We wish to keep friends and colleagues advised of developments in our case as we had with our letter back in February – in which we explained the timing and rationale for our action against the U.S. Department of Labor – challenging its reinterpretation of the five-part test and withdrawal of the Deseret Letter all of which improperly expands the reach of ERISA and fiduciary requirements.
As some of you may know, a joint scheduling order has now been entered in the case by way of agreement with the U.S. Department of Justice acting on behalf of DOL. FACC’s first brief is due July 15th and oral argument is set for December 14th. This joint order was initiated by a request from DOJ attorneys to forego a formal answer and proceed directly to briefing on the substance. FACC is pleased to see a similar order entered in the challenge brought by the American Securities Association although with an even more expedited briefing schedule.
As FACC has stated consistently, this lawsuit is a critical step to protect our industry against unreasonable encroachment by a federal agency contrary to the Fifth Circuit decision rendered just a few years ago. We appreciate recent remarks of prominent industry commentators recognizing the value of the ASA and FACC challenges to the “final interpretation” adopted by DOL which essentially guts the holdings of the Fifth Circuit decision. FACC especially appreciates the assessment by some that these challenges are a no-lose proposition in the sense that a successful outcome would overturn DOL’s position and anything less would still leave open avenues for appeal and other efforts by industry to prevail upon DOL and policymakers to fashion reasonable regulation of advisors in the tax-qualified markets.
FACC notes that a few early commentators predicted initial skirmishing over issues such as pre-enforcement action might derail our case or that DOL would issue new regulations that would somehow moot our lawsuit. To date none of those predictions have come to pass and now the path is cleared for the substantive issues to be put in front of a federal court for resolution. While FACC does not discount the possibility that DOL could along the way take further action such as proposing new regulations – FACC has been clear it would challenge any such action by taking appropriate procedural steps within FACC’s lawsuit (e.g., amending our complaint) – unless DOL effectively capitulated on key issues of the case. At this point, we are simply pleased the case is moving forward and welcome any input or help as we continue to develop our case and arguments.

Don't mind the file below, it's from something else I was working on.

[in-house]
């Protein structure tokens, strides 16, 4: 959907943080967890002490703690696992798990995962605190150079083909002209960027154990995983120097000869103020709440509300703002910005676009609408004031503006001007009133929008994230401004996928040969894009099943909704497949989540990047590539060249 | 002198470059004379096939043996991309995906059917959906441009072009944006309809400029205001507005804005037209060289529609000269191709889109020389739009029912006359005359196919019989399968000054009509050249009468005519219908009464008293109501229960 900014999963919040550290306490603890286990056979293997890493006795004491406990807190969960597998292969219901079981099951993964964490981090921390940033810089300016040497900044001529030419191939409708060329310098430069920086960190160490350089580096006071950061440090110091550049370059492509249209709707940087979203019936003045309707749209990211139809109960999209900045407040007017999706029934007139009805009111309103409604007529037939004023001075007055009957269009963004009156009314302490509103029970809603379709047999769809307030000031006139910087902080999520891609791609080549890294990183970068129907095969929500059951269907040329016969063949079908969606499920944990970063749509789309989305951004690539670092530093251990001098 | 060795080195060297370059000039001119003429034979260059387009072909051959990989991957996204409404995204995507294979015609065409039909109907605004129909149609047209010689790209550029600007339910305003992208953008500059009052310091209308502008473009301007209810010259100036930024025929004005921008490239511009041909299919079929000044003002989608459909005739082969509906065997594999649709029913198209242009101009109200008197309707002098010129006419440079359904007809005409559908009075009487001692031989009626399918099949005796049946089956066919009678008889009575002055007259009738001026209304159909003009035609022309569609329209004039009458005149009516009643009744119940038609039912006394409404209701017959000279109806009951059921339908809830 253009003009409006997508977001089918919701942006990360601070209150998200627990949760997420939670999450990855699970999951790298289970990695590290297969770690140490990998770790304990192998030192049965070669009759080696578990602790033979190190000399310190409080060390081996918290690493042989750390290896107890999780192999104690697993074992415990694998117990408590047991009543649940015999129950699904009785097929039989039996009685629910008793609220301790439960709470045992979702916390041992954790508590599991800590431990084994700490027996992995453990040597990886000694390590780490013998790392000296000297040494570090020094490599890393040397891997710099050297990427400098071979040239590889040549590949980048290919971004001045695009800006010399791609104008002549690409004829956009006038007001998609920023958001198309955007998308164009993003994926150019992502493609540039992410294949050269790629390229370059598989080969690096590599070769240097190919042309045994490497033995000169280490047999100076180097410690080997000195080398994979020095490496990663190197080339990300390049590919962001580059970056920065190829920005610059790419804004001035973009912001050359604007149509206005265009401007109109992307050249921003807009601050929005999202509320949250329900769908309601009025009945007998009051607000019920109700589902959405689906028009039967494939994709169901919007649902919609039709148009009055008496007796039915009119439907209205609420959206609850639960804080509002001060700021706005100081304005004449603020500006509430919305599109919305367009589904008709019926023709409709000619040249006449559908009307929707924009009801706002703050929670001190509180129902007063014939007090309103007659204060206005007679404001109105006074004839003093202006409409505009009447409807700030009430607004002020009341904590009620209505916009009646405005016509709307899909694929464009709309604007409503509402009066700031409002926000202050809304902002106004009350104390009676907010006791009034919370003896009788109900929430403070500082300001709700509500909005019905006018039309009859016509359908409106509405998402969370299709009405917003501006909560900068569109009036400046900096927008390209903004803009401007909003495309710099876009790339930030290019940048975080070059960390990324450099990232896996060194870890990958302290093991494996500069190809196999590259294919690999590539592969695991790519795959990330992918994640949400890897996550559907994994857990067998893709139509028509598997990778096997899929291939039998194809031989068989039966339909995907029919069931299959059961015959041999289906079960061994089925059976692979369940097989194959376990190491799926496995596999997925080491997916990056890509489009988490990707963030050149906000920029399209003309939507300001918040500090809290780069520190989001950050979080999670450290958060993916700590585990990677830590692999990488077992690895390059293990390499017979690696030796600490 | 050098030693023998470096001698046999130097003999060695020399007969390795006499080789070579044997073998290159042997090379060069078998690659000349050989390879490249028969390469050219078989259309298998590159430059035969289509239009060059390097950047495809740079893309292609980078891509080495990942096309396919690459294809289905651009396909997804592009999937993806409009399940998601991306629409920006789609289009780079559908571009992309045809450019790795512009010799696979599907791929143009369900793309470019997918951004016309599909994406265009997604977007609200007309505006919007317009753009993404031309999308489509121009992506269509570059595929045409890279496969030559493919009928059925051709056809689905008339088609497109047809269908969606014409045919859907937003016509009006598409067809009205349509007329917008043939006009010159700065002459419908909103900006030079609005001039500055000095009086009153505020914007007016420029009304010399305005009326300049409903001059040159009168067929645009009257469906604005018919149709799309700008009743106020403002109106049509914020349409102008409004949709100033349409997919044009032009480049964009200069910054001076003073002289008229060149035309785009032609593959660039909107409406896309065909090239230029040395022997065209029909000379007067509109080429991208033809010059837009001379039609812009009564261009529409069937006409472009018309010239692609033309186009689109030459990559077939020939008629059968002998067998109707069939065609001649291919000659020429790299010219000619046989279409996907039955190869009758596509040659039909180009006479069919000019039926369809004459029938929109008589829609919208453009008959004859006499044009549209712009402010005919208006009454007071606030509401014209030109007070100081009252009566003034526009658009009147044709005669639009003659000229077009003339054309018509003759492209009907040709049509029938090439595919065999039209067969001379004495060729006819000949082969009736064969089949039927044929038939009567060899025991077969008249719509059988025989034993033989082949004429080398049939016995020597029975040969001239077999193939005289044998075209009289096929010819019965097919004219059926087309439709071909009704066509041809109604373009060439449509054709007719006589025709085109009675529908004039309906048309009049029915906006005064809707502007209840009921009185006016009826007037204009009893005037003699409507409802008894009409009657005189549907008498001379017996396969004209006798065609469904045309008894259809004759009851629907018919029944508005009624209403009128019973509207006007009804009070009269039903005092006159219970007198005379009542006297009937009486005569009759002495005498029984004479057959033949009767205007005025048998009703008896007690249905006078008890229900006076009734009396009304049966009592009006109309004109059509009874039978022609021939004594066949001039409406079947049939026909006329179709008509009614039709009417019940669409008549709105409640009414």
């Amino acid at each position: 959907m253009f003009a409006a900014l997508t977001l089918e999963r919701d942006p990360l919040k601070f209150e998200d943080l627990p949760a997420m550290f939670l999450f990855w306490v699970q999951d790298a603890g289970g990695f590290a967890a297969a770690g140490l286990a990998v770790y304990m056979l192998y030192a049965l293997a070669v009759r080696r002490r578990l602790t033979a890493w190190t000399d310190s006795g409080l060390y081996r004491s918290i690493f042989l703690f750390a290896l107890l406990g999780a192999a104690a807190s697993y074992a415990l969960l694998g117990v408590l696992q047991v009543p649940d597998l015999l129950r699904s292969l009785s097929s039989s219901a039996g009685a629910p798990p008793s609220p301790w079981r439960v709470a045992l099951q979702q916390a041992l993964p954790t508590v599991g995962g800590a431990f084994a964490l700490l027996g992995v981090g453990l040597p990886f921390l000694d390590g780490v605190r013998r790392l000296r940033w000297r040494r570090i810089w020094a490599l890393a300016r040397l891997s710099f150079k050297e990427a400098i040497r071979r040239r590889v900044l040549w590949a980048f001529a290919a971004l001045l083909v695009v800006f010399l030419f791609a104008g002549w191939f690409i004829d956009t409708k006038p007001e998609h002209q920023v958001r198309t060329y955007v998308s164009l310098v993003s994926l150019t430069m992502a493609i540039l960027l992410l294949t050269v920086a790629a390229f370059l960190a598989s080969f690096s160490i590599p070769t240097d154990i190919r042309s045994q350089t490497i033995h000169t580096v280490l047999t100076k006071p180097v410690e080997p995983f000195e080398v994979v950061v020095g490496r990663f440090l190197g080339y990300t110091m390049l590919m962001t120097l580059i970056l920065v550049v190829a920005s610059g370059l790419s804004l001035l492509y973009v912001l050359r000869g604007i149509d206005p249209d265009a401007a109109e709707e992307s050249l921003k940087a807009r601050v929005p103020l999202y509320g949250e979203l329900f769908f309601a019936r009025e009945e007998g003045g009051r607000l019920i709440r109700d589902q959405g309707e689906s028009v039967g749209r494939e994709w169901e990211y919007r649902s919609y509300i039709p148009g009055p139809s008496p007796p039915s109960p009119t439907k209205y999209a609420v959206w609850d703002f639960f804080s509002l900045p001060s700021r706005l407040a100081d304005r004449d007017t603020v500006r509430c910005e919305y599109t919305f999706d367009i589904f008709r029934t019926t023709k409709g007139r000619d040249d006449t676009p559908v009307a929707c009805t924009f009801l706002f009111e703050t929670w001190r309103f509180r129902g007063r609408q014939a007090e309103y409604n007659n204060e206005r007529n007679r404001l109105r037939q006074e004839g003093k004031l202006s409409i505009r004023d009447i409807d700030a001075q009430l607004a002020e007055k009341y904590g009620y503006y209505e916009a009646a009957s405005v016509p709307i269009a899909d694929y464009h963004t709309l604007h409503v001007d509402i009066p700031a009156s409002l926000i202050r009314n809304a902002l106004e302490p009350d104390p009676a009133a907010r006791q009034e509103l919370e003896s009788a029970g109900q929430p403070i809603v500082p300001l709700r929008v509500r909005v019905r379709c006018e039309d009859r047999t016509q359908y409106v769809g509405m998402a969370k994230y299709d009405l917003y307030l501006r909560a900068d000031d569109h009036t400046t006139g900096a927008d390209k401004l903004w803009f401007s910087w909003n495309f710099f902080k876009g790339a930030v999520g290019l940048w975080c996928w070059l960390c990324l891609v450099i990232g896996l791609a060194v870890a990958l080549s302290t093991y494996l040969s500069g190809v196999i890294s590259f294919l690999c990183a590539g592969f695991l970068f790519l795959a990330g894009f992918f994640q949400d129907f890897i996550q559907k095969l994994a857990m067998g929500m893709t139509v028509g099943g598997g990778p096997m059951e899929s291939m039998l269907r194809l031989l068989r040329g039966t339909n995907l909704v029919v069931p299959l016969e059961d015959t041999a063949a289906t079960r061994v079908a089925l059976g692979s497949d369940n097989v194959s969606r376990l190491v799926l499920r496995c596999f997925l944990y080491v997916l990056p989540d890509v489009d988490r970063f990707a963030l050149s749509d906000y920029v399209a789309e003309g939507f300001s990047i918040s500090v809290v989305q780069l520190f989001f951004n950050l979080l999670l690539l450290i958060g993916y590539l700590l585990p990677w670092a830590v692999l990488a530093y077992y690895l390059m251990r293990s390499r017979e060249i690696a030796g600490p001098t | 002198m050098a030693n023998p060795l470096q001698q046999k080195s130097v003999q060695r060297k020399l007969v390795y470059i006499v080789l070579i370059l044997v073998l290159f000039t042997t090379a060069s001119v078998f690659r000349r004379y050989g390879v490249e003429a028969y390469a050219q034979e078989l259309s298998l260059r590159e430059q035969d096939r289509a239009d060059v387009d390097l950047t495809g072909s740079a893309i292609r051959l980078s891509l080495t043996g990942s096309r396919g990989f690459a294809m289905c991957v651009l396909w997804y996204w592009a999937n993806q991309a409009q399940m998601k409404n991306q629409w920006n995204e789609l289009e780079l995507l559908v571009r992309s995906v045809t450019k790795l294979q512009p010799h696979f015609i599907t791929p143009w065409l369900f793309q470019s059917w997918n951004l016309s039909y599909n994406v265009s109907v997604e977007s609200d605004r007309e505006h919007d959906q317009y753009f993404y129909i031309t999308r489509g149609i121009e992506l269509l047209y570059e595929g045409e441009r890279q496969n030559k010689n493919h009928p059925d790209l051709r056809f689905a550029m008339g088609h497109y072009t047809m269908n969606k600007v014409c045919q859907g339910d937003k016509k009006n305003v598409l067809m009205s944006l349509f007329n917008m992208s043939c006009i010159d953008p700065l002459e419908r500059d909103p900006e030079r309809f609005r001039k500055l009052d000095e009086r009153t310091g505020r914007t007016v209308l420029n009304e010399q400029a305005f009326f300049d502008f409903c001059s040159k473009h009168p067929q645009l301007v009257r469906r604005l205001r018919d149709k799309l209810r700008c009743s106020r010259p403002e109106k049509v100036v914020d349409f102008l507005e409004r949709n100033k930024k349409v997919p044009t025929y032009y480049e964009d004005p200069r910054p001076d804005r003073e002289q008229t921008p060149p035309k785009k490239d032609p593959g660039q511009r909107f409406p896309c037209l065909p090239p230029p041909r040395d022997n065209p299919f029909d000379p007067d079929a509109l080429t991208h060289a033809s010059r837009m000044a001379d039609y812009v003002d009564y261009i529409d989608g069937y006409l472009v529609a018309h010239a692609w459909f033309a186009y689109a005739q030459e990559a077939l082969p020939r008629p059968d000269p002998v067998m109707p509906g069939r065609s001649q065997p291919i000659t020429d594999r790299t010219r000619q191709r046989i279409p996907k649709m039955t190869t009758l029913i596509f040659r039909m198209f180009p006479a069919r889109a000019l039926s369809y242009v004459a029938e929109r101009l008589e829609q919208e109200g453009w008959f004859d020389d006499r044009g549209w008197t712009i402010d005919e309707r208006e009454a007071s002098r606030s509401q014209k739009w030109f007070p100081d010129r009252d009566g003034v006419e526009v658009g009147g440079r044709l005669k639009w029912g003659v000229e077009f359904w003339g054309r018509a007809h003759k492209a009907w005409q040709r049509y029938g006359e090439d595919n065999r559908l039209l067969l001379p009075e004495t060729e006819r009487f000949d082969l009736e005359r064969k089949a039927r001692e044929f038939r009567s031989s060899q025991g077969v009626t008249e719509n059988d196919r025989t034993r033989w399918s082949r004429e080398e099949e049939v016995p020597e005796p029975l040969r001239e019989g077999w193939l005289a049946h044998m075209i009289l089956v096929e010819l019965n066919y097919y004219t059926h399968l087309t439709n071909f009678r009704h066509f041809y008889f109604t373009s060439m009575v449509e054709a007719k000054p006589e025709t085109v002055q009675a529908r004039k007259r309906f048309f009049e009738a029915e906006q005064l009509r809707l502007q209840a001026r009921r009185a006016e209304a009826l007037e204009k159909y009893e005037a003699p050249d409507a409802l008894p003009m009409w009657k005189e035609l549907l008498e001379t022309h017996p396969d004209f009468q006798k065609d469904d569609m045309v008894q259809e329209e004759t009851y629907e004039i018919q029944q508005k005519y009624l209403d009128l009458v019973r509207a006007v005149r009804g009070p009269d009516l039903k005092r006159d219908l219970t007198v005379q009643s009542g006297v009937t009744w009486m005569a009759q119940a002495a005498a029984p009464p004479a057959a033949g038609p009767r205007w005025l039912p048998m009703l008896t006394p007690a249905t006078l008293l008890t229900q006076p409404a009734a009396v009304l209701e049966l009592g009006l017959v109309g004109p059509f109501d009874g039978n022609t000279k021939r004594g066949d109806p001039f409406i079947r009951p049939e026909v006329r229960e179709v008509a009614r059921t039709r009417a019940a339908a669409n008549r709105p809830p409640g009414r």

On a related note, FACC is also heartened to see industry awakening to what appears to be a kind of mission creep on the part of EBSA with respect to regulation of fiduciaries. In particular, we notice industry trade groups submitted a comment letter to DOL challenging EBSA’s position on cryptocurrency as being inconsistent with current law and having been adopted without adherence to proper rulemaking procedures including public notice and comment. Similarly, we notice trade groups are calling into question new regulations issued by DOL relating to individual PTE applications where it appears EBSA is taking liberties with its interpretation of ERISA fiduciary requirements. We applaud our fellow trade groups for raising these issues which we think are in keeping with the FACC and ASA actions that likewise are pushing back on DOL’s tendency towards overreach in these areas.
While we know there is a tough road ahead in our challenge to a federal agency with its virtually unlimited resources, FACC continues to have the strongest confidence in our counsel and our case. Recently FACC held its annual meeting in Dallas where we were able to visit in person with our board, co-plaintiffs, and law firm Figari + Davenport LLP led by accomplished litigators Andy Jubinsky and Don Colleluori. It was an invigorating session that further fueled our confidence that FACC will ultimately prevail in restoring the landmark Chamber of Commerce decision rendered by the Fifth Circuit in 2018 which this industry – through many of your organizations – fought so hard to win and spent so much money on to combat regulatory overreach and preserve the strengths of our financial services system derived out of various competing distribution channels and product options.
It must be emphasized that FACC sees this lawsuit as complementary to other industry efforts seeking to protect the pluralism of our financial services system and variety of choices available to consumers. Such efforts can and must be multi-pronged which may include discussions with DOL, addressing new regulatory proposals, working as needed with public policymakers, securing enactment of the NAIC model law in as many states as possible, and otherwise working towards a coherent regulatory system that provides for a level playing field and workable requirements for all segments of industry for the benefit of all consumers. It is the combination of these efforts that give us the greatest chance for success.
Please do not hesitate to contact us if there are any questions or you wish to hear more about our case.
Federation of Americans for Consumer Choice